Dr Simon Granville

Principal Investigator

Simon is an experimental materials physicist and NZ expert in thin film magnetic materials.  His field is spin-electronics, or spintronics, where he investigates the advanced magnetic materials needed to bring about a future generation of energy-efficient, ultra-high-speed and high-performance computer memory and logic that uses the magnetism, or “spin”, of electrons. Simon was one of the first MacDiarmid PhD students in 2003, and after a post-doc at EPFL in Switzerland, he returned to NZ and rejoined the MacDiarmid Institute in 2011 as an Investigator. Simon collaborates enthusiastically across the institute and internationally, particularly where magnetic materials are involved.

Simon is a Senior Scientist at the Robinson Research Institute, Victoria University of Wellington, where he co-manages the most advanced magnetic materials lab in New Zealand, hosting several pieces of MacDiarmid Institute equipment. He is also an avid field hockey player, fan of Doctor Who and pro wrestling, and turn-based strategy gamer.


Associated Content


Stuart Wimbush: From materials to systems

Story by Ruth Beran Commercialising high temperature superconductors is what the 25 scientists and engineers at the Robinson Research Institute (RRI) do best. Formerly part of IRL, and called the Superconductivity and Energy Team, the RRI is now part of Victoria University of Wellington. The Robinson Research Institute was named after the late Dr Bill […]


Videos – Meet our scientists

During AMN-7 the Science Media Centre “SAVVY Express” team offered our Investigators and students targeted 15 minute sessions to practice speaking about their research on-camera, with feedback and training from a professional interviewer. The result is a series of seventeen interesting 90 second videos all of which are now available to watch via SMC’s Youtube channel, or you can […]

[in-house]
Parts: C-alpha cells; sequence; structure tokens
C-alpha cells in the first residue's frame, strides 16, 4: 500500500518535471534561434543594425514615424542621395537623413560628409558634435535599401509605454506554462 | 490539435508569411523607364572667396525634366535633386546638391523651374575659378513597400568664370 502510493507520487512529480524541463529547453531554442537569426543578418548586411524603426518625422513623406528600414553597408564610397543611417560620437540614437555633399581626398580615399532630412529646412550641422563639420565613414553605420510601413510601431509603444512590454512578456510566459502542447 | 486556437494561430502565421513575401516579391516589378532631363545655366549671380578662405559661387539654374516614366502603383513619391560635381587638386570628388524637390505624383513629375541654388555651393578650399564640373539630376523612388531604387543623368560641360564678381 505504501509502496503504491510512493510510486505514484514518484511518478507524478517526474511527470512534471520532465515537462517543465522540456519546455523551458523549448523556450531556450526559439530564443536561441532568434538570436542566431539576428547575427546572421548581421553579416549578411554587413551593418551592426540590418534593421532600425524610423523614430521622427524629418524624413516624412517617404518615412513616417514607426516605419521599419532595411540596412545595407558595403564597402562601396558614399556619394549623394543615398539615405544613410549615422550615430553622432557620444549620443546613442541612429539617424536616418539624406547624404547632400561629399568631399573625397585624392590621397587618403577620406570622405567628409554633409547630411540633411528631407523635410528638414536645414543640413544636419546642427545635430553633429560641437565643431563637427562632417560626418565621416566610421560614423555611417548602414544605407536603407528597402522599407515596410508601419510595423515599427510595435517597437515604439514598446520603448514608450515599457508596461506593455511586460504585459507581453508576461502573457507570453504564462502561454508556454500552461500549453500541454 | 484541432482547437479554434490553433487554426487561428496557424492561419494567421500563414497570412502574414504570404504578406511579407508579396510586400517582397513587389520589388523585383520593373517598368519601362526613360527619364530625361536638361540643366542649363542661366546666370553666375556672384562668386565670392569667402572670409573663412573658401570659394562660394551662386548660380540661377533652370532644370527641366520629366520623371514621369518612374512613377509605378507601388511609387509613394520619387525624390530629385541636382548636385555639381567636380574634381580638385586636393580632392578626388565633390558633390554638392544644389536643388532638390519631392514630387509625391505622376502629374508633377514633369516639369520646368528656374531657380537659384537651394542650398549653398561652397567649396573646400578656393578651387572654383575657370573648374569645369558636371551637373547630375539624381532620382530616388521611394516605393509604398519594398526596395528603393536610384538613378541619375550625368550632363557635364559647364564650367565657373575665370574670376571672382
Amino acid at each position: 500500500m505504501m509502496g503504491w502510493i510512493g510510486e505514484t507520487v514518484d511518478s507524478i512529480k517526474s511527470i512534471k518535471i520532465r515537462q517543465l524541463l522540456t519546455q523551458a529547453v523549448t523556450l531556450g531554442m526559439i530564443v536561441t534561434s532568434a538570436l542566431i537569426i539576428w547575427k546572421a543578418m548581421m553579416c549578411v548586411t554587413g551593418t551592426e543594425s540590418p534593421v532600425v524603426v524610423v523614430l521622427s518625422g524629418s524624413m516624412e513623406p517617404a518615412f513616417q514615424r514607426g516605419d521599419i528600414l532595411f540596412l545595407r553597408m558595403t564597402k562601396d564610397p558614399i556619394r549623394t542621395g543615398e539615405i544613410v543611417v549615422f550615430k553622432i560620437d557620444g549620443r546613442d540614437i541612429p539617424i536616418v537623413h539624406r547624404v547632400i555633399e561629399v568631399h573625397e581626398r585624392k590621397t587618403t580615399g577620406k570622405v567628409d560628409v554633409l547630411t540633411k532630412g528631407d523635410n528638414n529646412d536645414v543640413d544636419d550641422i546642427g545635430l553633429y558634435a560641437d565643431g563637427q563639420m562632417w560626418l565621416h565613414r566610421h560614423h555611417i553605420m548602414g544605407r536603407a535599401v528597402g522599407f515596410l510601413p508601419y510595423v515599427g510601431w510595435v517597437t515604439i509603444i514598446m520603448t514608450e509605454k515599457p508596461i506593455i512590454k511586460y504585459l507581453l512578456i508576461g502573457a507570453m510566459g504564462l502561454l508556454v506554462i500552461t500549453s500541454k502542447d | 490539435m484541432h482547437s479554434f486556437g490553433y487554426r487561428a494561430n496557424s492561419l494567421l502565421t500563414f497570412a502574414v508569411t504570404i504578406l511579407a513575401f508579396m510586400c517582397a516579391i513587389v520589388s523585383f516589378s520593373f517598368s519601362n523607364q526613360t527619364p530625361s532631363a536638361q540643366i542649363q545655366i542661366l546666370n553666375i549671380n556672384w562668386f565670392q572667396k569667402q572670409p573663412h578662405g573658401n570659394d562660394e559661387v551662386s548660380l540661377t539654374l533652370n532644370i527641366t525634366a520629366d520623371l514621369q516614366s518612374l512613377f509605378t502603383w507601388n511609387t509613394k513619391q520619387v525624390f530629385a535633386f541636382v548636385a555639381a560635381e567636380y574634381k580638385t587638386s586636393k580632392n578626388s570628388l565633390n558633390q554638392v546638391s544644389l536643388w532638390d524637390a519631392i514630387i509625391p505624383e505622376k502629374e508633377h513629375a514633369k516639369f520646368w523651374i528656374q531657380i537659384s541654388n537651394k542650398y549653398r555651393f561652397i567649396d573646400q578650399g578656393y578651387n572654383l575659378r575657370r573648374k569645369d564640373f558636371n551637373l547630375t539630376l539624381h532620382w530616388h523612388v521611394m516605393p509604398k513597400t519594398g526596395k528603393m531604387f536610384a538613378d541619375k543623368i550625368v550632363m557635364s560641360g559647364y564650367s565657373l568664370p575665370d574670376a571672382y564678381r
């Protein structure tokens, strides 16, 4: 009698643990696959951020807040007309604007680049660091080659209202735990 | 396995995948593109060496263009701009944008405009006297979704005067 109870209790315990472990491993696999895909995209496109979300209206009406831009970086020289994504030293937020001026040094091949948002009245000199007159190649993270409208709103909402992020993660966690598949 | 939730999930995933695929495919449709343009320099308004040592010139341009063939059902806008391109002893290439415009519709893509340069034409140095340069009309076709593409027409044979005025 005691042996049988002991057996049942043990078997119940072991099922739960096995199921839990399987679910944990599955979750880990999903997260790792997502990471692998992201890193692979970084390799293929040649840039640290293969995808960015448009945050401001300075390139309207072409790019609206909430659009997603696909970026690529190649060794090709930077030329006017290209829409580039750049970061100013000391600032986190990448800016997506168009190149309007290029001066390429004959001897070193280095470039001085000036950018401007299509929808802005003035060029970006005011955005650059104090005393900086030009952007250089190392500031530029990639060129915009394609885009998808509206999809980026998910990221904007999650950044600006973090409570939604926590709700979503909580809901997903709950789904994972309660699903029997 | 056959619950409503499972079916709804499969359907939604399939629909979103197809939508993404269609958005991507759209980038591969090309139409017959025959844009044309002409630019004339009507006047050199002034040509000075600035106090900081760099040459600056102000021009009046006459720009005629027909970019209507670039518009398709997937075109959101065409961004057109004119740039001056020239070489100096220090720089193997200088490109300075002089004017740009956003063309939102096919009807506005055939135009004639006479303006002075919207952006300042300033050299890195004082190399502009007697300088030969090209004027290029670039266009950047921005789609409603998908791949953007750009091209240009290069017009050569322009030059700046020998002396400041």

The Inspiration of The Doctor

We can thank the Third Doctor for Simon Granville’s career choices. Simon always thought that he’d like to be a diplomat or a scientist —but watching Jon Pertwee play about with interesting gadgets and technology on Doctor Who swung his decision in science’s favour.  The exhaustive Wikipedia entry for the Third Doctor describes him as […]

Controlling their own destiny

The scientific legacy of Dr Bill Robinson is a new Institute at Victoria University Wellington bearing his name. The Robinson Research Institute is a newly-formed institute at Victoria which comprises the 25 scientists and engineers who previously formed the Superconductivity & Energy team at Callaghan Innovation (formerly IRL). This team has moved in its entirety from their previous employer to Victoria University […]

An Alumnus Returns

Attending this year’s symposium was MacDiarmid graduate Simon Granville, who has been living in Lausanne, Switzerland for the past four years. He’s been there researching fundamental magnetism and spintronics for his post-doc at the École Polytechnique Fédérale deLausanne (EPFL). During his time there, his research has centred mainly on spin valves – magnetic nanostructures that have been developed […]

And now for something completely different – ?

  The MacDiarmid Institute has completely changed my retirement — a carefully planned withdrawal from research. Among other things it introduced me to a professor from Lausanne who attended AMN-2 in Queenstown. That chance meeting, and a discussion we had about some Raman data I had on a complex ferroelectric, Cd pyroniobate, resulted in an […]

Post-graduate Students Take the Spotlight

From developing new tools for medical imaging, to investigating innovative materials for use in solar cells, to studying the growth of the delicate spines of sea urchins, the postgraduate students at the MacDiarmid Institute are a fascinating and diverse bunch – and that is just their work. In their spare time, the group has hobbies as diverse as Bollywood dancing, […]